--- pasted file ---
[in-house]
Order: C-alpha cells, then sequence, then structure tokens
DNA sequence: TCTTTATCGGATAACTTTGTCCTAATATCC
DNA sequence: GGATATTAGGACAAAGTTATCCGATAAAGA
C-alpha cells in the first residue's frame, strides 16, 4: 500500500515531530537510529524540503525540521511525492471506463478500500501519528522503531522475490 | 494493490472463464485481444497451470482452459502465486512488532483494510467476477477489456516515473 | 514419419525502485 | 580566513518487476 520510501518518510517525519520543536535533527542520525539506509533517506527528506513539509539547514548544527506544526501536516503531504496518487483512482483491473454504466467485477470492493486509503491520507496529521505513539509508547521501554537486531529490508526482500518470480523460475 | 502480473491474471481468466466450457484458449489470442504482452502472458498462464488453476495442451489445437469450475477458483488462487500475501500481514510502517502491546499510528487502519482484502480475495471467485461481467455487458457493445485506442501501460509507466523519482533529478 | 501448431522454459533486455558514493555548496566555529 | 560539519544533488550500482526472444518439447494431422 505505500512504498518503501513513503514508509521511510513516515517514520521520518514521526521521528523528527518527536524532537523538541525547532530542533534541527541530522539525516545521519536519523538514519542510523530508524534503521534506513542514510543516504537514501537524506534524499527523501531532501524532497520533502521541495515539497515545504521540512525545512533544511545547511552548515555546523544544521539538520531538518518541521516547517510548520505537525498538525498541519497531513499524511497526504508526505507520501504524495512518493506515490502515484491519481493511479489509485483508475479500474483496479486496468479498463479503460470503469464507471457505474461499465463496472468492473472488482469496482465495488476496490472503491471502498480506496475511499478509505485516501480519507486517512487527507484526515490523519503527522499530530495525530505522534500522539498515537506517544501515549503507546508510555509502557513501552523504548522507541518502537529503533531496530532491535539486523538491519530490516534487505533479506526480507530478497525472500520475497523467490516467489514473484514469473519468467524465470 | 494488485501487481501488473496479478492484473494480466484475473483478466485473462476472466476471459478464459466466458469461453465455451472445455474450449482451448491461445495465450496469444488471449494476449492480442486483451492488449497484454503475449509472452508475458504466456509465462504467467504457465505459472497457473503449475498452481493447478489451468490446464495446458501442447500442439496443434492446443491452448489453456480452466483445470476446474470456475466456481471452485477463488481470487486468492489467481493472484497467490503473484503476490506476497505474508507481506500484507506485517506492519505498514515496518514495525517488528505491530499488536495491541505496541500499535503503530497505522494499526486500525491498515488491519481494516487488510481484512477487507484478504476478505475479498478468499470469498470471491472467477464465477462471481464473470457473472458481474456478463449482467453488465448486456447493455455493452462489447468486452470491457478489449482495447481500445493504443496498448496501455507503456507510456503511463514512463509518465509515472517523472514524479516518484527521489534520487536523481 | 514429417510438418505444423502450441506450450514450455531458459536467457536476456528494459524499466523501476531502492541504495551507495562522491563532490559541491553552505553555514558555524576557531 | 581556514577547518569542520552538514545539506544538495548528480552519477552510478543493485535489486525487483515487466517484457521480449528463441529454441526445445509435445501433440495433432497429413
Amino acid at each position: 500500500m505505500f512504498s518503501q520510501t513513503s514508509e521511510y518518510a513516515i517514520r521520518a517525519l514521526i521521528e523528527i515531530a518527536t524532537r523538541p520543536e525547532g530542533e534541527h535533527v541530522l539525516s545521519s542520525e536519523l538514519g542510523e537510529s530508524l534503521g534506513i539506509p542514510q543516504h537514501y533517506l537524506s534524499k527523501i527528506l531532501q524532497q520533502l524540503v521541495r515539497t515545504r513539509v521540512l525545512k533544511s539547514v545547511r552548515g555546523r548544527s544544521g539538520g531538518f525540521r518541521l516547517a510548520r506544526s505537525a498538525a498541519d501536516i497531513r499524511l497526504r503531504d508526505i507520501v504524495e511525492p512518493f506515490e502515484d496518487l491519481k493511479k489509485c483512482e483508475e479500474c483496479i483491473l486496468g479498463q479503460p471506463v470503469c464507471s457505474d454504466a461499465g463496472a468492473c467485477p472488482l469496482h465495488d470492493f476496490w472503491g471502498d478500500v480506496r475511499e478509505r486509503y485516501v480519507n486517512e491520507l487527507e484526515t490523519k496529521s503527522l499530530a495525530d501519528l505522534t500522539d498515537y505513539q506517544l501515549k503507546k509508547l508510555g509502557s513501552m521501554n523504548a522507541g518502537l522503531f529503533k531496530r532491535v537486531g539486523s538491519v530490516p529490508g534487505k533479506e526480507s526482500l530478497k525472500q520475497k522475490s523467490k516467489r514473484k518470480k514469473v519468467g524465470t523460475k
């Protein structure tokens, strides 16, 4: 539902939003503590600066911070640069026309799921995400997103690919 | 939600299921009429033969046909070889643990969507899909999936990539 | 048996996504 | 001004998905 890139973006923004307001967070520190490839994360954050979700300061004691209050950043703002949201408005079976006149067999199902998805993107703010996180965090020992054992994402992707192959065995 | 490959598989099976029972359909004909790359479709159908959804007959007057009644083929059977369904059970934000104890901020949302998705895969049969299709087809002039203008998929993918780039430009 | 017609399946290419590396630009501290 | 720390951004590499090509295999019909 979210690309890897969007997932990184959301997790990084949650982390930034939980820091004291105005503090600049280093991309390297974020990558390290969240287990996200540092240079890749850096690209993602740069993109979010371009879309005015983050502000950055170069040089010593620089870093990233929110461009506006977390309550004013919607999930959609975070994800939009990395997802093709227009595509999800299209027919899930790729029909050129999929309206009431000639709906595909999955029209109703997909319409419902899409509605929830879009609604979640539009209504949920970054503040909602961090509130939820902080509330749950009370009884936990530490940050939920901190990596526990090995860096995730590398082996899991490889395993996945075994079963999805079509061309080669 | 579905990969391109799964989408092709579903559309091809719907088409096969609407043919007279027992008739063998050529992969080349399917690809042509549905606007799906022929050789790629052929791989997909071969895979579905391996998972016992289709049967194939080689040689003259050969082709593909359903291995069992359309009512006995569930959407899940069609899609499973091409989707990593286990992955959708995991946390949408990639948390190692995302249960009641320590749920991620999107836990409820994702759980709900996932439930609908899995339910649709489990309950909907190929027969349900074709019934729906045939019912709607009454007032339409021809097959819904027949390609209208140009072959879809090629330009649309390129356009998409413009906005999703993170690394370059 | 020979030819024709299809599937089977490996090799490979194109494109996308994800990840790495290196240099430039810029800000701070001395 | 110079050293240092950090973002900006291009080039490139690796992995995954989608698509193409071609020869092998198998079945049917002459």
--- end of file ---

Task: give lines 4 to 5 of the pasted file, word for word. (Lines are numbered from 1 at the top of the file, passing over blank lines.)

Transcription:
DNA sequence: GGATATTAGGACAAAGTTATCCGATAAAGA
C-alpha cells in the first residue's frame, strides 16, 4: 500500500515531530537510529524540503525540521511525492471506463478500500501519528522503531522475490 | 494493490472463464485481444497451470482452459502465486512488532483494510467476477477489456516515473 | 514419419525502485 | 580566513518487476 520510501518518510517525519520543536535533527542520525539506509533517506527528506513539509539547514548544527506544526501536516503531504496518487483512482483491473454504466467485477470492493486509503491520507496529521505513539509508547521501554537486531529490508526482500518470480523460475 | 502480473491474471481468466466450457484458449489470442504482452502472458498462464488453476495442451489445437469450475477458483488462487500475501500481514510502517502491546499510528487502519482484502480475495471467485461481467455487458457493445485506442501501460509507466523519482533529478 | 501448431522454459533486455558514493555548496566555529 | 560539519544533488550500482526472444518439447494431422 505505500512504498518503501513513503514508509521511510513516515517514520521520518514521526521521528523528527518527536524532537523538541525547532530542533534541527541530522539525516545521519536519523538514519542510523530508524534503521534506513542514510543516504537514501537524506534524499527523501531532501524532497520533502521541495515539497515545504521540512525545512533544511545547511552548515555546523544544521539538520531538518518541521516547517510548520505537525498538525498541519497531513499524511497526504508526505507520501504524495512518493506515490502515484491519481493511479489509485483508475479500474483496479486496468479498463479503460470503469464507471457505474461499465463496472468492473472488482469496482465495488476496490472503491471502498480506496475511499478509505485516501480519507486517512487527507484526515490523519503527522499530530495525530505522534500522539498515537506517544501515549503507546508510555509502557513501552523504548522507541518502537529503533531496530532491535539486523538491519530490516534487505533479506526480507530478497525472500520475497523467490516467489514473484514469473519468467524465470 | 494488485501487481501488473496479478492484473494480466484475473483478466485473462476472466476471459478464459466466458469461453465455451472445455474450449482451448491461445495465450496469444488471449494476449492480442486483451492488449497484454503475449509472452508475458504466456509465462504467467504457465505459472497457473503449475498452481493447478489451468490446464495446458501442447500442439496443434492446443491452448489453456480452466483445470476446474470456475466456481471452485477463488481470487486468492489467481493472484497467490503473484503476490506476497505474508507481506500484507506485517506492519505498514515496518514495525517488528505491530499488536495491541505496541500499535503503530497505522494499526486500525491498515488491519481494516487488510481484512477487507484478504476478505475479498478468499470469498470471491472467477464465477462471481464473470457473472458481474456478463449482467453488465448486456447493455455493452462489447468486452470491457478489449482495447481500445493504443496498448496501455507503456507510456503511463514512463509518465509515472517523472514524479516518484527521489534520487536523481 | 514429417510438418505444423502450441506450450514450455531458459536467457536476456528494459524499466523501476531502492541504495551507495562522491563532490559541491553552505553555514558555524576557531 | 581556514577547518569542520552538514545539506544538495548528480552519477552510478543493485535489486525487483515487466517484457521480449528463441529454441526445445509435445501433440495433432497429413